Kampala, Uganda | THE INDEPENDENT | District authorities are faulting the Ministry of Energy and the Uganda National Bureau of Standards-UNBS for permitting the construction of “illegal” pump fuel stations, leading to congestion in urban centers.
These allegations were raised during a sensitization meeting in Mbarara, organized by the Uganda National Bureau of Standards and the Energy Ministry, attended by District Chairpersons, Environment officers, and Police Commanders from the South Western region.
Joseph Mwesigye, the Mbarara District Environment Officer attributed the construction of petrol stations in fragile ecosystems to Ministry officials granting permits without considering input from local and national environment offices. He called for collaboration and joint enforcement of petroleum laws to address these issues.
Deo Atuheire, the Chairperson of Buhweju District, expressed concerns about local government leaders’ limited control over investors who seemingly receive more power from central government agencies, specifically the National Environment Management Authority-NEMA, Ministry of Energy, and UNBS. He noted that some investors obtain the necessary documentation from these agencies before involving local governments, contrary to the expected process.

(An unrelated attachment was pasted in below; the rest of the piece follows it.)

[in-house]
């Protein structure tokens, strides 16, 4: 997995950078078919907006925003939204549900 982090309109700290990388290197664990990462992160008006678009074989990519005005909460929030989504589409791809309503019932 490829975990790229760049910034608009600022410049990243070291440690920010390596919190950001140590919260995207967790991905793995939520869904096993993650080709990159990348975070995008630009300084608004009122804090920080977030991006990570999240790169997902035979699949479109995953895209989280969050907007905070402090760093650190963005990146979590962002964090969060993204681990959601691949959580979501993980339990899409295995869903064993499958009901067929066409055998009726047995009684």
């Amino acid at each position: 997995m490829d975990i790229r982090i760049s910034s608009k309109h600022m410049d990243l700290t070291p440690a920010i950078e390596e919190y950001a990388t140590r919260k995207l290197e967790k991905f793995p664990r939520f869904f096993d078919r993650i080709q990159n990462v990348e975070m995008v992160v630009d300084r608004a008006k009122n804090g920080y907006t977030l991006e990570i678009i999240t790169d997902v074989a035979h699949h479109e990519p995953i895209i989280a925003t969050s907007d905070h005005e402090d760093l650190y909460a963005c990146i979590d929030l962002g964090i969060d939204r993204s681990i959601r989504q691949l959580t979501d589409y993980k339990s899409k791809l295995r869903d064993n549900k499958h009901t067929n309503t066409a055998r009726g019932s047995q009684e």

Edward Nuwamanya, the principal Petroleum officer at the Ministry of Energy and Mineral Development, refuted the accusation, clarifying that local governments approve construction plans for pump fuel stations. The Ministry’s role is to follow the approved plans and enforce standards on stations constructed below specifications. Nuwamanya urged leaders to enforce standards based on petroleum laws.
Peter Kitimbo, the field Fuel Marking Officer, attributed the congestion of petrol stations in urban areas to a lack of standardized policies. He mentioned plans by the Ministry and UNBS to harmonize existing congested areas, emphasizing adherence to standards. As part of the plan, Kitimbo suggested not renewing licenses for petrol stations in congested areas after five years.
Hajj Adam Swaleh, the director of Petro Uganda Mbarara, recommended prioritizing monitoring in rural areas where the number of petrol pumps is increasing. He stressed the importance of providing ample time for petrol pump owners to prepare and relocate if necessary to alleviate congestion in urban centers.
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